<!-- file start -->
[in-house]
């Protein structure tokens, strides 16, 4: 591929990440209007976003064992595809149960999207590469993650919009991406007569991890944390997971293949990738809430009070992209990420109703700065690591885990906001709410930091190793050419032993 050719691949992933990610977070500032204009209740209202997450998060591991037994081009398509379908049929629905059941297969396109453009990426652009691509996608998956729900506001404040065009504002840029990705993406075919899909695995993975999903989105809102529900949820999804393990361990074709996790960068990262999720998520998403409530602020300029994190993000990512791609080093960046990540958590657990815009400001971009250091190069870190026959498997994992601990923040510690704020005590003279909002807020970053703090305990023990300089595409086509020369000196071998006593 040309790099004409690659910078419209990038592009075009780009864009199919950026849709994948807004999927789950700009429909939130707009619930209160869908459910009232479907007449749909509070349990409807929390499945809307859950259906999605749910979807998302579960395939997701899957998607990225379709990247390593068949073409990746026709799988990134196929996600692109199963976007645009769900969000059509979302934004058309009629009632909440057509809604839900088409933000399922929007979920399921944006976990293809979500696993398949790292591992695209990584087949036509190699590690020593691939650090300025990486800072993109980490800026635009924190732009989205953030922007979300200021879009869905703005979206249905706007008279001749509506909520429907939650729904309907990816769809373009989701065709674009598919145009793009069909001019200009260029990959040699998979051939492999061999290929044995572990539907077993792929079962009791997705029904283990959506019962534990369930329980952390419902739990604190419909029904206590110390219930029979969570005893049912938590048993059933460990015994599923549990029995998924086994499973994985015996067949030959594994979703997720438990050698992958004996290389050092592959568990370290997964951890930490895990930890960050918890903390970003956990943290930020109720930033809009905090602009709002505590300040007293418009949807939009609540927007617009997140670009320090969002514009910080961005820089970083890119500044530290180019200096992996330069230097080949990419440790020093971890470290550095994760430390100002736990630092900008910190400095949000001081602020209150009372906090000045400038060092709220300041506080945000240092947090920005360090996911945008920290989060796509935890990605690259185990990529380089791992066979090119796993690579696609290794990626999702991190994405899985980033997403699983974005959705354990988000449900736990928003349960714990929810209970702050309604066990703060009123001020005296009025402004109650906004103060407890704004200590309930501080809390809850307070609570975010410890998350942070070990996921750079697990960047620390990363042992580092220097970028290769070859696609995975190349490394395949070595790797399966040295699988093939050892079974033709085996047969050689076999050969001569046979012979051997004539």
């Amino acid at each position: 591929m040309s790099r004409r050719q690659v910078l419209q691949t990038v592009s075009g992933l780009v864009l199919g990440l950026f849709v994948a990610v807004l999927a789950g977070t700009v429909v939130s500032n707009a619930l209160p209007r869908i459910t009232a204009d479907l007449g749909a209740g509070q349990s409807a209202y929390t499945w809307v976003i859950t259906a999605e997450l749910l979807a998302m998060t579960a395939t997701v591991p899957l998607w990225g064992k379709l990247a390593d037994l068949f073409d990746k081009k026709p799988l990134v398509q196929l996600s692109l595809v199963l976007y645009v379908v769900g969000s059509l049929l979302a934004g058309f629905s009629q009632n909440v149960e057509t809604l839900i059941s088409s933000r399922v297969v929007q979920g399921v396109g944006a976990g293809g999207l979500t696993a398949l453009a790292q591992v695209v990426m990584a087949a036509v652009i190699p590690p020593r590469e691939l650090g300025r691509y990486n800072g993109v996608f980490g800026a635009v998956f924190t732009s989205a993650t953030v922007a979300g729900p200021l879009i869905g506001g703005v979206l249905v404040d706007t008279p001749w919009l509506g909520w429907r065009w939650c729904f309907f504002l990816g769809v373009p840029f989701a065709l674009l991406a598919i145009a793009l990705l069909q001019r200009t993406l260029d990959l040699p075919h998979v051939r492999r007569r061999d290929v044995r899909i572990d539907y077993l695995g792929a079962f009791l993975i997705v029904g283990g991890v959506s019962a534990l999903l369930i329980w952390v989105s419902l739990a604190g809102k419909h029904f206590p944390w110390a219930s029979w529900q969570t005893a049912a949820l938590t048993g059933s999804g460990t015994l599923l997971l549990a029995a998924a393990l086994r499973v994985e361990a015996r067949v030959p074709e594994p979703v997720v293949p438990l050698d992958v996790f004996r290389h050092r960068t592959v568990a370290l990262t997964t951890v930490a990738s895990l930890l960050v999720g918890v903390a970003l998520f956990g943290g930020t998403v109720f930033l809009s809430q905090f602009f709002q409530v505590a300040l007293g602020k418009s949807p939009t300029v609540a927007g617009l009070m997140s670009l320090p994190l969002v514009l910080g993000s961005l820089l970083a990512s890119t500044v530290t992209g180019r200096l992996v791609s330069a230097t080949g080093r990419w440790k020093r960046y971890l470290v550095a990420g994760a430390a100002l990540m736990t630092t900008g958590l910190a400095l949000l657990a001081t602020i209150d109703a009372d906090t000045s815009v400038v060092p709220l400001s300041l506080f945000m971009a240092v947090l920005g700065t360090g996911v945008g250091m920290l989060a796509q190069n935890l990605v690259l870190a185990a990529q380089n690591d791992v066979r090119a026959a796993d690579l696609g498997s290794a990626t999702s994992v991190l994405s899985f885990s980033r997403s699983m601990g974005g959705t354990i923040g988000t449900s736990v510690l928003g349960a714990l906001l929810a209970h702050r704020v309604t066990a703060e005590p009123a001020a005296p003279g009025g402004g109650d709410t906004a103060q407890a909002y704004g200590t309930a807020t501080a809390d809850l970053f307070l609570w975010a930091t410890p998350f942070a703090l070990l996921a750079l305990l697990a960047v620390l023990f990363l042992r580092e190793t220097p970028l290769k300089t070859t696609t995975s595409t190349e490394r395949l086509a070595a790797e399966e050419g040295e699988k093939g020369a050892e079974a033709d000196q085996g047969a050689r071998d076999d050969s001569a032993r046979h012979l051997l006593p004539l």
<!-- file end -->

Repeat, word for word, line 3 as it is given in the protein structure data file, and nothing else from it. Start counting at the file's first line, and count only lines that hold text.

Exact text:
């Amino acid at each position: 591929m040309s790099r004409r050719q690659v910078l419209q691949t990038v592009s075009g992933l780009v864009l199919g990440l950026f849709v994948a990610v807004l999927a789950g977070t700009v429909v939130s500032n707009a619930l209160p209007r869908i459910t009232a204009d479907l007449g749909a209740g509070q349990s409807a209202y929390t499945w809307v976003i859950t259906a999605e997450l749910l979807a998302m998060t579960a395939t997701v591991p899957l998607w990225g064992k379709l990247a390593d037994l068949f073409d990746k081009k026709p799988l990134v398509q196929l996600s692109l595809v199963l976007y645009v379908v769900g969000s059509l049929l979302a934004g058309f629905s009629q009632n909440v149960e057509t809604l839900i059941s088409s933000r399922v297969v929007q979920g399921v396109g944006a976990g293809g999207l979500t696993a398949l453009a790292q591992v695209v990426m990584a087949a036509v652009i190699p590690p020593r590469e691939l650090g300025r691509y990486n800072g993109v996608f980490g800026a635009v998956f924190t732009s989205a993650t953030v922007a979300g729900p200021l879009i869905g506001g703005v979206l249905v404040d706007t008279p001749w919009l509506g909520w429907r065009w939650c729904f309907f504002l990816g769809v373009p840029f989701a065709l674009l991406a598919i145009a793009l990705l069909q001019r200009t993406l260029d990959l040699p075919h998979v051939r492999r007569r061999d290929v044995r899909i572990d539907y077993l695995g792929a079962f009791l993975i997705v029904g283990g991890v959506s019962a534990l999903l369930i329980w952390v989105s419902l739990a604190g809102k419909h029904f206590p944390w110390a219930s029979w529900q969570t005893a049912a949820l938590t048993g059933s999804g460990t015994l599923l997971l549990a029995a998924a393990l086994r499973v994985e361990a015996r067949v030959p074709e594994p979703v997720v293949p438990l050698d992958v996790f004996r290389h050092r960068t592959v568990a370290l990262t997964t951890v930490a990738s895990l930890l960050v999720g918890v903390a970003l998520f956990g943290g930020t998403v109720f930033l809009s809430q905090f602009f709002q409530v505590a300040l007293g602020k418009s949807p939009t300029v609540a927007g617009l009070m997140s670009l320090p994190l969002v514009l910080g993000s961005l820089l970083a990512s890119t500044v530290t992209g180019r200096l992996v791609s330069a230097t080949g080093r990419w440790k020093r960046y971890l470290v550095a990420g994760a430390a100002l990540m736990t630092t900008g958590l910190a400095l949000l657990a001081t602020i209150d109703a009372d906090t000045s815009v400038v060092p709220l400001s300041l506080f945000m971009a240092v947090l920005g700065t360090g996911v945008g250091m920290l989060a796509q190069n935890l990605v690259l870190a185990a990529q380089n690591d791992v066979r090119a026959a796993d690579l696609g498997s290794a990626t999702s994992v991190l994405s899985f885990s980033r997403s699983m601990g974005g959705t354990i923040g988000t449900s736990v510690l928003g349960a714990l906001l929810a209970h702050r704020v309604t066990a703060e005590p009123a001020a005296p003279g009025g402004g109650d709410t906004a103060q407890a909002y704004g200590t309930a807020t501080a809390d809850l970053f307070l609570w975010a930091t410890p998350f942070a703090l070990l996921a750079l305990l697990a960047v620390l023990f990363l042992r580092e190793t220097p970028l290769k300089t070859t696609t995975s595409t190349e490394r395949l086509a070595a790797e399966e050419g040295e699988k093939g020369a050892e079974a033709d000196q085996g047969a050689r071998d076999d050969s001569a032993r046979h012979l051997l006593p004539l």